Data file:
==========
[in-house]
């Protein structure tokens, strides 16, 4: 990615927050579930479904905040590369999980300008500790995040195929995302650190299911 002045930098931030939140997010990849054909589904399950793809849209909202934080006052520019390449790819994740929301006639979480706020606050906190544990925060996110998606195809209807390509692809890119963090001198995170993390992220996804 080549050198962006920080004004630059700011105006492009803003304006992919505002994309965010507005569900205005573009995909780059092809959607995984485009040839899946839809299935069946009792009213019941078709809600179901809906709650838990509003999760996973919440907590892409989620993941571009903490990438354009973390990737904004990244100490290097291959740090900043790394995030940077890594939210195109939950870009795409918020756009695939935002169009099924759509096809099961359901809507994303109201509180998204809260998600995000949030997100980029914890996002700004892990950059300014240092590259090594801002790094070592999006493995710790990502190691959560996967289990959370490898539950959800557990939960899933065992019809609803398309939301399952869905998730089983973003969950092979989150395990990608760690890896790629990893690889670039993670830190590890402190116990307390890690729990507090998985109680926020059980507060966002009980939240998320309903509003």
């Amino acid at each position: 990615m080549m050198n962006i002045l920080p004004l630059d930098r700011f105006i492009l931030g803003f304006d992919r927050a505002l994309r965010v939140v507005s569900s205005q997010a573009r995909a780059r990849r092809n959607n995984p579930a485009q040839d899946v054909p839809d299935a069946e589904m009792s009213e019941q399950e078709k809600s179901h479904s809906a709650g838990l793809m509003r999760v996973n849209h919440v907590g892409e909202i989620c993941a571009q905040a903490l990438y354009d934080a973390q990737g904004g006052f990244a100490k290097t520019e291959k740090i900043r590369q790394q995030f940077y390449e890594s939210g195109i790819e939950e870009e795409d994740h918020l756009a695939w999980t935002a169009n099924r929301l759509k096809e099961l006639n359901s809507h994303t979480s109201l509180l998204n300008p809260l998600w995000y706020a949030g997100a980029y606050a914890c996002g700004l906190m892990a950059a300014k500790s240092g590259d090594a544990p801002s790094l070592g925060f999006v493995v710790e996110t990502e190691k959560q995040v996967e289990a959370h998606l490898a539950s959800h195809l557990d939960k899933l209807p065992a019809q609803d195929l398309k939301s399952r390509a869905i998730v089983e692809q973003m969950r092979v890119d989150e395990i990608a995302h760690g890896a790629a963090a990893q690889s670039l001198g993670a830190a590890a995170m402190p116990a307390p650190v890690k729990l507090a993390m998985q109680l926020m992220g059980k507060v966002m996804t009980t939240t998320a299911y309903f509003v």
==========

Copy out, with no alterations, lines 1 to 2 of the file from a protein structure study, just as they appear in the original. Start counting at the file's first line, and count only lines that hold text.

[in-house]
């Protein structure tokens, strides 16, 4: 990615927050579930479904905040590369999980300008500790995040195929995302650190299911 002045930098931030939140997010990849054909589904399950793809849209909202934080006052520019390449790819994740929301006639979480706020606050906190544990925060996110998606195809209807390509692809890119963090001198995170993390992220996804 080549050198962006920080004004630059700011105006492009803003304006992919505002994309965010507005569900205005573009995909780059092809959607995984485009040839899946839809299935069946009792009213019941078709809600179901809906709650838990509003999760996973919440907590892409989620993941571009903490990438354009973390990737904004990244100490290097291959740090900043790394995030940077890594939210195109939950870009795409918020756009695939935002169009099924759509096809099961359901809507994303109201509180998204809260998600995000949030997100980029914890996002700004892990950059300014240092590259090594801002790094070592999006493995710790990502190691959560996967289990959370490898539950959800557990939960899933065992019809609803398309939301399952869905998730089983973003969950092979989150395990990608760690890896790629990893690889670039993670830190590890402190116990307390890690729990507090998985109680926020059980507060966002009980939240998320309903509003």